"This marvelous object [the Great Sphinx] was in existence in the days of Khafre, or Khephren, and it is probable that it is a very great deal older than his reign and that it dates from the end of the archaic period circa 2686 BC."
There are countless monuments scattered across the globe. Some of them are fairly recent and were built to commemorate important historical events. Other statues and monuments predate even written history and were built by our ancestors thousands of years ago for reasons that are not immediately clear.
But off all ancient monuments on Earth, there’s one that stands out from the rest.
Standing guard not far from the three main pyramids at Giza, the Great Sphinx is the guardian of the plateau. The majestic monument, shrouded in complete mystery, is the oldest, largest, and strangest monument ever carved by human hands. Between its incredible mythology, its obscure origins, and connections to realms beyond our own, the Great Sphinx is a treasure unlike any other.
Adjacent to the pyramids of Khufu, Khafre, and Menkaure, the Great Sphinx of Egypt was carved on the Nile River’s west bank, facing eastwards. Standing guard southeast of the pyramids, the majestic statue with the body of a lion and head of a human has been worshiped for thousands of years.
“There is scarcely a person in the civilized world who is unfamiliar with the form and features of the great man-headed lion that guards the eastern approach to the Giza pyramids.” —Ahmed Fakhry, The Pyramids, 1961.
The Great Sphinx’s Obscure Origins
There isn’t a single ancient document that describes the planning, design, and construction of neither one of the three main pyramids at Giza. And strangely, neither is there a single written record that tells us anything about Giza’s Great Sphinx. What we know about the majestic statue is derived from the countless survey, studies, and excavations that have been performed at and around the sphinx for centuries.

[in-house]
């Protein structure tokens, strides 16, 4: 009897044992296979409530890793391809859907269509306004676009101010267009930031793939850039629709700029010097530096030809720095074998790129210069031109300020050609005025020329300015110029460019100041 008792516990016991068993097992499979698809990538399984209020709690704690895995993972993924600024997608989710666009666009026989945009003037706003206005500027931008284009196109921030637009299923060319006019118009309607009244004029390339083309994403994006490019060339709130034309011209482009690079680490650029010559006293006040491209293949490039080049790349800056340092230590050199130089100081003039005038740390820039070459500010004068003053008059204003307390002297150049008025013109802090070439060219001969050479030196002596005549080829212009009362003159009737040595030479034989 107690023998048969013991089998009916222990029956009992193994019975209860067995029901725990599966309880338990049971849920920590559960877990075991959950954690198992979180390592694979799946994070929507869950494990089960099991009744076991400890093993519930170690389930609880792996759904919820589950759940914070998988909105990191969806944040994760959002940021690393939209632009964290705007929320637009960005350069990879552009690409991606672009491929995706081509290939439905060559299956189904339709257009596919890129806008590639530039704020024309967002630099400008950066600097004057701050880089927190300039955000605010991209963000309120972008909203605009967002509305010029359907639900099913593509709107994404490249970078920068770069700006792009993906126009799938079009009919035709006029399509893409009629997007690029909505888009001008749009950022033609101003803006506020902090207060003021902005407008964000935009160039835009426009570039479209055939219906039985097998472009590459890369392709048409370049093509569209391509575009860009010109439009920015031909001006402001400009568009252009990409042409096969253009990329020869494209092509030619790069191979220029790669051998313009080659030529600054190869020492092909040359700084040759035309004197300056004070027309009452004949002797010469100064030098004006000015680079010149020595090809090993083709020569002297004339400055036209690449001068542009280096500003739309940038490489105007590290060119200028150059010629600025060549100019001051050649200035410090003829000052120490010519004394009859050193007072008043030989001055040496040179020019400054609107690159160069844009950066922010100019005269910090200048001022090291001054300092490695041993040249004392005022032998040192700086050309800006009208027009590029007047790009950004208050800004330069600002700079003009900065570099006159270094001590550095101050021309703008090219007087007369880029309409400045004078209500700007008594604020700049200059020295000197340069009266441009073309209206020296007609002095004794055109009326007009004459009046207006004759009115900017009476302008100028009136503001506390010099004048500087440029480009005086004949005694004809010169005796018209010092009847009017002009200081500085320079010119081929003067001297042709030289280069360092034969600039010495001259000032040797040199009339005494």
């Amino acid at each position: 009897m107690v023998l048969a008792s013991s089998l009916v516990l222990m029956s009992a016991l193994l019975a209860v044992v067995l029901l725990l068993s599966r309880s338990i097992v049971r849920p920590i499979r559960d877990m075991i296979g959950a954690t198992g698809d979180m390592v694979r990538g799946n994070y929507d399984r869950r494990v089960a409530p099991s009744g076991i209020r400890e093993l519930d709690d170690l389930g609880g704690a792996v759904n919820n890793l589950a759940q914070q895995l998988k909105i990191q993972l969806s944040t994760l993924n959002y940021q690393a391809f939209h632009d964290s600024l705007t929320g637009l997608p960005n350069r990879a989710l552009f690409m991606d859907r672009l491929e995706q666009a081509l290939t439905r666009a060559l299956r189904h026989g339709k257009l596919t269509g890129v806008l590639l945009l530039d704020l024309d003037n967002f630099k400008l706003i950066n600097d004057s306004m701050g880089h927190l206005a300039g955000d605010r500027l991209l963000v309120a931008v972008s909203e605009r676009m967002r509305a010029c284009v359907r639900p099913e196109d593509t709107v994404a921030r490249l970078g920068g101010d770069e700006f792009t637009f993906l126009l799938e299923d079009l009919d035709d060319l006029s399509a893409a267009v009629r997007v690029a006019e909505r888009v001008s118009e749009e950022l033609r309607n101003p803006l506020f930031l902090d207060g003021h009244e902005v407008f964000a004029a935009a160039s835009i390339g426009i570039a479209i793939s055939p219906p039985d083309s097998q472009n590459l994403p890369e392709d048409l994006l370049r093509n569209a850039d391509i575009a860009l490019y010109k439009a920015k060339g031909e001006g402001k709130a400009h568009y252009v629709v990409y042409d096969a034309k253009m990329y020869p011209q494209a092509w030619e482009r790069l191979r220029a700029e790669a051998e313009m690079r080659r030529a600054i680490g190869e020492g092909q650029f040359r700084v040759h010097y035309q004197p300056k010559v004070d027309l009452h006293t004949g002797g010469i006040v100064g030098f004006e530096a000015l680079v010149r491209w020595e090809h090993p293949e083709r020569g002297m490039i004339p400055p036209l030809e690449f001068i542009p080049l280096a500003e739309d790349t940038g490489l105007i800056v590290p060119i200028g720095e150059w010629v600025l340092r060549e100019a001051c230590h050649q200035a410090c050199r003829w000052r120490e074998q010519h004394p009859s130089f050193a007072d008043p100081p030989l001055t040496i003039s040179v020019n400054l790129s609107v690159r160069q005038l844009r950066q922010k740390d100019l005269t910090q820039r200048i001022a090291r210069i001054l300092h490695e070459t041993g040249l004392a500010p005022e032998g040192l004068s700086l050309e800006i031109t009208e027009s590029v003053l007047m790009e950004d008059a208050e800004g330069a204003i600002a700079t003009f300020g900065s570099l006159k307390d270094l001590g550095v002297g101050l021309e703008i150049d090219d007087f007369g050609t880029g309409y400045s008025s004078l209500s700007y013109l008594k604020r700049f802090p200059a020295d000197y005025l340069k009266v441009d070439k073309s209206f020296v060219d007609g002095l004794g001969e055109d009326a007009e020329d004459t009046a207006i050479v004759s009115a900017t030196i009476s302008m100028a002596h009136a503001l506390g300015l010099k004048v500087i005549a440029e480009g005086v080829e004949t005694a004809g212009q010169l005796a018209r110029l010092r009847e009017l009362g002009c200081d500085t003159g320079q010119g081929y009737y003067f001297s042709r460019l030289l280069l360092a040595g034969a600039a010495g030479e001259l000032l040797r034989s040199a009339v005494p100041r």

This is absolutely strange and unexpected. Cut from the Giza bedrock, the Great Sphinx measures 73 meters (240 ft) long from paw to tail, 20 meters (66 ft) high from the base to the top of the head, and 19 meters (62 ft) wide at its rear haunches. Just as its origin is shrouded in mystery, what exactly the Sphinx is meant to represent is equally mysterious. We know that by the time of Pharaoh Thutmose IV, the Sphinx was already ancient in Ancient Egypt.
It would be much easier to determine who or what the Sphinx represents if we had a defined chronology for the Sphinx. Nonetheless, scholars are keen to agree that the real Sphinx may bear some likeness to Pharaoh Khafre.
Despite these assertions, which are based on a lack of solid evidence, geologists argue that, based on the water erosion in and around the entire Sphinx enclosure, the monument must predate Khafre, a claim known as the Sphinx water erosion hypothesis, which puts forth the idea that the entire statue was once exposed to a large amount of water.
If the water erosion theory is proven correct, it could push back the entire history of the Giza plateau by several millennia. But as we have no written records mentioning the Sphinx in any aspect whatsoever, it’s hard to study its origin accurately.
A theory based on the “precipitation-induced weathering” on the upper sections of the Sphinx suggests that the last time there was sufficient precipitation in the region that may have left a mark on the Sphinx was between 9,000 and 7,000 BC, which means that the Sphinx could be between 11,000 and 9,000 years old, effectively redating the foundation of Dynastic Egypt.